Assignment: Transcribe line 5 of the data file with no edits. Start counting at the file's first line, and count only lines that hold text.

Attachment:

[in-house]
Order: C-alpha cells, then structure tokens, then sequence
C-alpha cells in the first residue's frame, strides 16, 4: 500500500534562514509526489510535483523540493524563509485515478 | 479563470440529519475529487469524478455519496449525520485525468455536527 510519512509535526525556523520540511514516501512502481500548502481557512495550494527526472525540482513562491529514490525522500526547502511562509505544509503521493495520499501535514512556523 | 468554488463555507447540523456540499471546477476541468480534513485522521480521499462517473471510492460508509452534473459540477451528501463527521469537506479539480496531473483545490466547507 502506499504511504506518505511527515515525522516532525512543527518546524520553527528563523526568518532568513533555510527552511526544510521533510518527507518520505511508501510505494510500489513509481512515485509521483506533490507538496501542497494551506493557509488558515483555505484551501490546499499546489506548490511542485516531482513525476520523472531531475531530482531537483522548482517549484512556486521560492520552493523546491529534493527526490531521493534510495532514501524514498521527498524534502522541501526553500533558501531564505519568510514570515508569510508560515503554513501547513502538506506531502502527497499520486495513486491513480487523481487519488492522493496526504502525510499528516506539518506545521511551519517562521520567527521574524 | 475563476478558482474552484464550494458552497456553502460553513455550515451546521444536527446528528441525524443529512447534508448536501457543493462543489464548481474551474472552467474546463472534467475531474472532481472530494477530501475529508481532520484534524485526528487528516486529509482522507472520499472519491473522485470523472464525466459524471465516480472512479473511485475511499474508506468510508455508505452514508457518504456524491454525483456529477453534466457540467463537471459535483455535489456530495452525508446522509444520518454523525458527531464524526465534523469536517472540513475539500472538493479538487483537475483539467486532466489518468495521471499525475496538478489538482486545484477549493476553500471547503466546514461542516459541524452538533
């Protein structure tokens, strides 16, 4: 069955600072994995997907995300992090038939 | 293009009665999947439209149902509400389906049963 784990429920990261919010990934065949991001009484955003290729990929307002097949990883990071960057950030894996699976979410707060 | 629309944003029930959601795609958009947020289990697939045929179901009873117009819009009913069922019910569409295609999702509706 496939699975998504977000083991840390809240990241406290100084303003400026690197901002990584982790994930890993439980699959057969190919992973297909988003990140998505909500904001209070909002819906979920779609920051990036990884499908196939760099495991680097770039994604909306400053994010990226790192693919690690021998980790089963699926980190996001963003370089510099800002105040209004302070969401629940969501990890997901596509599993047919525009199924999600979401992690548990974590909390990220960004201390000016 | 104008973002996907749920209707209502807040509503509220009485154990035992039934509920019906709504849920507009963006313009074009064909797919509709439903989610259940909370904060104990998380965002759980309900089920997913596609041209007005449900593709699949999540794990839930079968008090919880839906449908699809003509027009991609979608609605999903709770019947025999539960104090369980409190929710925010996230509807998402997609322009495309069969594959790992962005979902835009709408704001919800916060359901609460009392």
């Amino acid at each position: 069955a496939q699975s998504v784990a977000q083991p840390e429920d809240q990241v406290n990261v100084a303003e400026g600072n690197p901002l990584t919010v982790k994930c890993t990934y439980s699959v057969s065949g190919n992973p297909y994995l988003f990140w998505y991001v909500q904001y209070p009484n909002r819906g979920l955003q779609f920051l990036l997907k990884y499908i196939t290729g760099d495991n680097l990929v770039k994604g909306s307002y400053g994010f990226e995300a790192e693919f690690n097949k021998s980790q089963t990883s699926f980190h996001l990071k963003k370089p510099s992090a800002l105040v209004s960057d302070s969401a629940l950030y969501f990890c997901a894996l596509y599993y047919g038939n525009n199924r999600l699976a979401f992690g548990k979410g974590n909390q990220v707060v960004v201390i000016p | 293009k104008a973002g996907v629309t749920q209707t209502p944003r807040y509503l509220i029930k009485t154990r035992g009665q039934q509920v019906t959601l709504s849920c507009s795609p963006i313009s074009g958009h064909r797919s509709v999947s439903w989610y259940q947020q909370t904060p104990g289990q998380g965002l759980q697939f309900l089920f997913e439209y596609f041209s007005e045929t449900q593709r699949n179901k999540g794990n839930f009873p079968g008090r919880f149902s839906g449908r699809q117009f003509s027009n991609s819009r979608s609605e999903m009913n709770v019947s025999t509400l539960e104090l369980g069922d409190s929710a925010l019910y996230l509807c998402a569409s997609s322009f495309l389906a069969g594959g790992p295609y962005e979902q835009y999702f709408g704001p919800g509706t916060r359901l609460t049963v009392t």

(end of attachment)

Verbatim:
């Amino acid at each position: 069955a496939q699975s998504v784990a977000q083991p840390e429920d809240q990241v406290n990261v100084a303003e400026g600072n690197p901002l990584t919010v982790k994930c890993t990934y439980s699959v057969s065949g190919n992973p297909y994995l988003f990140w998505y991001v909500q904001y209070p009484n909002r819906g979920l955003q779609f920051l990036l997907k990884y499908i196939t290729g760099d495991n680097l990929v770039k994604g909306s307002y400053g994010f990226e995300a790192e693919f690690n097949k021998s980790q089963t990883s699926f980190h996001l990071k963003k370089p510099s992090a800002l105040v209004s960057d302070s969401a629940l950030y969501f990890c997901a894996l596509y599993y047919g038939n525009n199924r999600l699976a979401f992690g548990k979410g974590n909390q990220v707060v960004v201390i000016p | 293009k104008a973002g996907v629309t749920q209707t209502p944003r807040y509503l509220i029930k009485t154990r035992g009665q039934q509920v019906t959601l709504s849920c507009s795609p963006i313009s074009g958009h064909r797919s509709v999947s439903w989610y259940q947020q909370t904060p104990g289990q998380g965002l759980q697939f309900l089920f997913e439209y596609f041209s007005e045929t449900q593709r699949n179901k999540g794990n839930f009873p079968g008090r919880f149902s839906g449908r699809q117009f003509s027009n991609s819009r979608s609605e999903m009913n709770v019947s025999t509400l539960e104090l369980g069922d409190s929710a925010l019910y996230l509807c998402a569409s997609s322009f495309l389906a069969g594959g790992p295609y962005e979902q835009y999702f709408g704001p919800g509706t916060r359901l609460t049963v009392t």